At its once-in-three-years meet, this time in Hyderabad, the CPM's document setting out the roadmap, called the draft political resolution, has been tweaked till the final version was acceptable to both sides - one that wanted no truck whatsoever with the Congress, the other that wanted to keep the door ajar to achieve one objective: the ouster of the BJP.
The means of achieving that objective has been rewritten somewhat.
The line, that there should be "no understanding or adjustment with the Congress" has been deleted in the final political resolution. Instead, it now only restricts the party from having a "political alliance with the Congress".
It is an important shift, credited to party general secretary Sitaram Yechury.
Over the last few years, the debate over its relations with the Congress had grown, and turned bitter. Split almost down the middle, delegates at the party congress demanded that if the draft resolution had to be voted upon, it should be by secret ballot and not the usual show of hands - so that delegates could vote without worrying about any consequences and reprisals from within the party itself, such was the acrimony.
With Tripura lost, BJP aggressive in Kerala and, in Bengal, having to start almost from scratch, for the CPM, the party meet in Hyderabad was crucial.
In January, CPM chief Sitaram Yechury had offered to resign when his party rejected his position that CPM should keep doors open for some truck with Congress to defeat the BJP.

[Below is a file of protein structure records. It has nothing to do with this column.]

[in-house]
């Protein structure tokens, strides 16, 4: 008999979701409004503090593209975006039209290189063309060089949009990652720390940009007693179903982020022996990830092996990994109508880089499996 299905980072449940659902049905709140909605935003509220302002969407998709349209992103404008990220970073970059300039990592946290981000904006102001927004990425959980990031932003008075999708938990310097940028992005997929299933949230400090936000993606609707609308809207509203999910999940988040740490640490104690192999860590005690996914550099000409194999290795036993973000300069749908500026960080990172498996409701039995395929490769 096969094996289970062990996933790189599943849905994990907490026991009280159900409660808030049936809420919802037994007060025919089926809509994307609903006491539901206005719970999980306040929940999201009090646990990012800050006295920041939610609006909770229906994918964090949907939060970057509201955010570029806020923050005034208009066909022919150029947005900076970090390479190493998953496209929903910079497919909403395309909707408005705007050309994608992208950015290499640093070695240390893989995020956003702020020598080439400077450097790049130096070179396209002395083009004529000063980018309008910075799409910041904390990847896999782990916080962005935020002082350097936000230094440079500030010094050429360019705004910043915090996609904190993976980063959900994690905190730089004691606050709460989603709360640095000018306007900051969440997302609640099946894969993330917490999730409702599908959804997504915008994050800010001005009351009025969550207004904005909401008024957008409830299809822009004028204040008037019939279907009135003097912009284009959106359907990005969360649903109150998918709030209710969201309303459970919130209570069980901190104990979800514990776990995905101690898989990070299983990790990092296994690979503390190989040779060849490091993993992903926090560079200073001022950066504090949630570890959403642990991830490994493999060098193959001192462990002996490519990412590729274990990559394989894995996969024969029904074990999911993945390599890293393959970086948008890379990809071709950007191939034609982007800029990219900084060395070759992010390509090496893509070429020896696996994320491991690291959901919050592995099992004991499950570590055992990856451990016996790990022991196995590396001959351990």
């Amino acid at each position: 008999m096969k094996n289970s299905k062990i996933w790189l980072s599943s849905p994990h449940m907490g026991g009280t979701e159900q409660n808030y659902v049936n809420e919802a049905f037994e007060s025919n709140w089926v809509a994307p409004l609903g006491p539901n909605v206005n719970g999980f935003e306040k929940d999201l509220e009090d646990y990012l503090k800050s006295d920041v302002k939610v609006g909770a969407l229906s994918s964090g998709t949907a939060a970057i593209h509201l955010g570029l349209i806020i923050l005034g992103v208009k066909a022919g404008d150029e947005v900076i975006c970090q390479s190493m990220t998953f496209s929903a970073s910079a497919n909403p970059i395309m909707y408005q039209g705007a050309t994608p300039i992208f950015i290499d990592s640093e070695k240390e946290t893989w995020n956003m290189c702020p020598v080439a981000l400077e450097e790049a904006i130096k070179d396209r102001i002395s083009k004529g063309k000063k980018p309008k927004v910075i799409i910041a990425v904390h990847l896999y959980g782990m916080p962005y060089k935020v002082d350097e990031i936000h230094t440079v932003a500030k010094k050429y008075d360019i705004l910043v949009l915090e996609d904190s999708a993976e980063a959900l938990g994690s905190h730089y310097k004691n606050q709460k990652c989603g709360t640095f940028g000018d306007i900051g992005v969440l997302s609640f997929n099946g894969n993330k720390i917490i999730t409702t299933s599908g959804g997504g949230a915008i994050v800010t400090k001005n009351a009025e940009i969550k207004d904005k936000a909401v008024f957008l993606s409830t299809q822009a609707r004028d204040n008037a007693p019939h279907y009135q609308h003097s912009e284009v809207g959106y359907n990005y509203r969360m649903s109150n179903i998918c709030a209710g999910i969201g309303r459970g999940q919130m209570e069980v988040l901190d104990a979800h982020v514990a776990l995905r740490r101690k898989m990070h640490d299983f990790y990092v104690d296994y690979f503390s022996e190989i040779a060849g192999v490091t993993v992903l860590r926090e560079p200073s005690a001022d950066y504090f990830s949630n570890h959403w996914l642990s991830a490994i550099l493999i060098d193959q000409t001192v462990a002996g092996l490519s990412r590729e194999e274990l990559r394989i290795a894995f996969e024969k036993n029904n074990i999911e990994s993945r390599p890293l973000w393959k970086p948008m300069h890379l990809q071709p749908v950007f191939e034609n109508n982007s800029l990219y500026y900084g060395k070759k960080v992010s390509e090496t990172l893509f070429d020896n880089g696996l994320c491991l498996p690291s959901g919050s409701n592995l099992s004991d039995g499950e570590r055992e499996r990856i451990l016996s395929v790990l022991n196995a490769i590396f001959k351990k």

Among those who persuaded him not to was former party chief Prakash Karat whose stand against an alliance with the Congress was the one that got the party stamp of approval.
With Tripura lost, BJP aggressive in Kerala and, in Bengal, having to start almost from scratch, for the CPM, the party meet in Hyderabad is crucial for the party.
Both Mr Prakash Karat and Mr Yechury made matter-of-fact statements at the end of a day that could have ended in acrimony.
"We are proud of the CPM," Sitaram Yechury said.
Mr Prakash Karat said it was unprecedented that two views have been put before the party congress.
"It is not a question of some words 'understanding and alliance' as some delegates have stated. It is the approach of how best to fight the BJP RSS and ensure their defeat. A large number of comrades asked the leadership to resolve the issue so as to go back from this congress with the message of unity....We have tried to keep this spirit of the comrades in mind."
There are those, including in the Trinamool and the BJP, who don't think it is worth their while talking about the internal turns and twists of the CPM which, they say, cannot have any political significance in the foreseeable future.
But in Delhi, CPM's new and formal position on Congress could cause some political ripples.
While Mamata Banerjee is trying to unite opposition parties against BJP, she did meet the Telangana chief minister KC Rao recently. He had called for a "non-Congress, non-BJP front."
Recently, she ticked off Congress which was attacking Trinamool over rural poll related violence in the same language as BJP. "You can't be friends with BJP in Bengal and oppose BJP in Delhi, Congress must clarify its position," she had said.
Today, Trinamool did not back the Congress-initiated impeachment motion against the chief justice of India. Yesterday, it was silent on the Supreme Court verdict on the Justice Loya case.
But CPM has backed the impeachment move today and yesterday was critical of the SC verdict.
How these equations play out in the run up to 2019 will be closely watched in the coming days.
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